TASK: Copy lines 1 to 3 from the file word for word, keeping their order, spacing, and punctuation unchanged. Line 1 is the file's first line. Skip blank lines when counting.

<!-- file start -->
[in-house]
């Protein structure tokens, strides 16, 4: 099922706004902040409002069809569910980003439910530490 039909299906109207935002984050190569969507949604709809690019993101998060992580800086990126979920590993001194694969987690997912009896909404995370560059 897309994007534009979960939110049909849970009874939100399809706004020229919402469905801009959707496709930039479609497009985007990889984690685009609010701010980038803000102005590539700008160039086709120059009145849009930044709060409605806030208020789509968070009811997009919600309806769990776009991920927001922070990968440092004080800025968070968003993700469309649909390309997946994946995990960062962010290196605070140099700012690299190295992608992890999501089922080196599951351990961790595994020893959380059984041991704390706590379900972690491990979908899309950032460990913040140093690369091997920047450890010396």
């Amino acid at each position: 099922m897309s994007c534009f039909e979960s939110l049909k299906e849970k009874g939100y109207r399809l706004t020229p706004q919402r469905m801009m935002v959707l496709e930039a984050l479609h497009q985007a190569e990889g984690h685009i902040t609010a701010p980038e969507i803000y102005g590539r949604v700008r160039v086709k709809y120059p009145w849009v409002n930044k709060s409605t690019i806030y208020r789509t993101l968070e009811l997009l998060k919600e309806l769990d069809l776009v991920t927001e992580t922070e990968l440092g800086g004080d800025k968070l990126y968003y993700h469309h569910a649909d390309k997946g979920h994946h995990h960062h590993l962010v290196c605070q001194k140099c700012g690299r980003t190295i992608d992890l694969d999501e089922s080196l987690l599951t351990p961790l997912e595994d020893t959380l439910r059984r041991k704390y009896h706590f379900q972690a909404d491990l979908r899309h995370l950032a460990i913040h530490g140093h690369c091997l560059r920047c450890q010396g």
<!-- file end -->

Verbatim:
[in-house]
């Protein structure tokens, strides 16, 4: 099922706004902040409002069809569910980003439910530490 039909299906109207935002984050190569969507949604709809690019993101998060992580800086990126979920590993001194694969987690997912009896909404995370560059 897309994007534009979960939110049909849970009874939100399809706004020229919402469905801009959707496709930039479609497009985007990889984690685009609010701010980038803000102005590539700008160039086709120059009145849009930044709060409605806030208020789509968070009811997009919600309806769990776009991920927001922070990968440092004080800025968070968003993700469309649909390309997946994946995990960062962010290196605070140099700012690299190295992608992890999501089922080196599951351990961790595994020893959380059984041991704390706590379900972690491990979908899309950032460990913040140093690369091997920047450890010396």
């Amino acid at each position: 099922m897309s994007c534009f039909e979960s939110l049909k299906e849970k009874g939100y109207r399809l706004t020229p706004q919402r469905m801009m935002v959707l496709e930039a984050l479609h497009q985007a190569e990889g984690h685009i902040t609010a701010p980038e969507i803000y102005g590539r949604v700008r160039v086709k709809y120059p009145w849009v409002n930044k709060s409605t690019i806030y208020r789509t993101l968070e009811l997009l998060k919600e309806l769990d069809l776009v991920t927001e992580t922070e990968l440092g800086g004080d800025k968070l990126y968003y993700h469309h569910a649909d390309k997946g979920h994946h995990h960062h590993l962010v290196c605070q001194k140099c700012g690299r980003t190295i992608d992890l694969d999501e089922s080196l987690l599951t351990p961790l997912e595994d020893t959380l439910r059984r041991k704390y009896h706590f379900q972690a909404d491990l979908r899309h995370l950032a460990i913040h530490g140093h690369c091997l560059r920047c450890q010396g």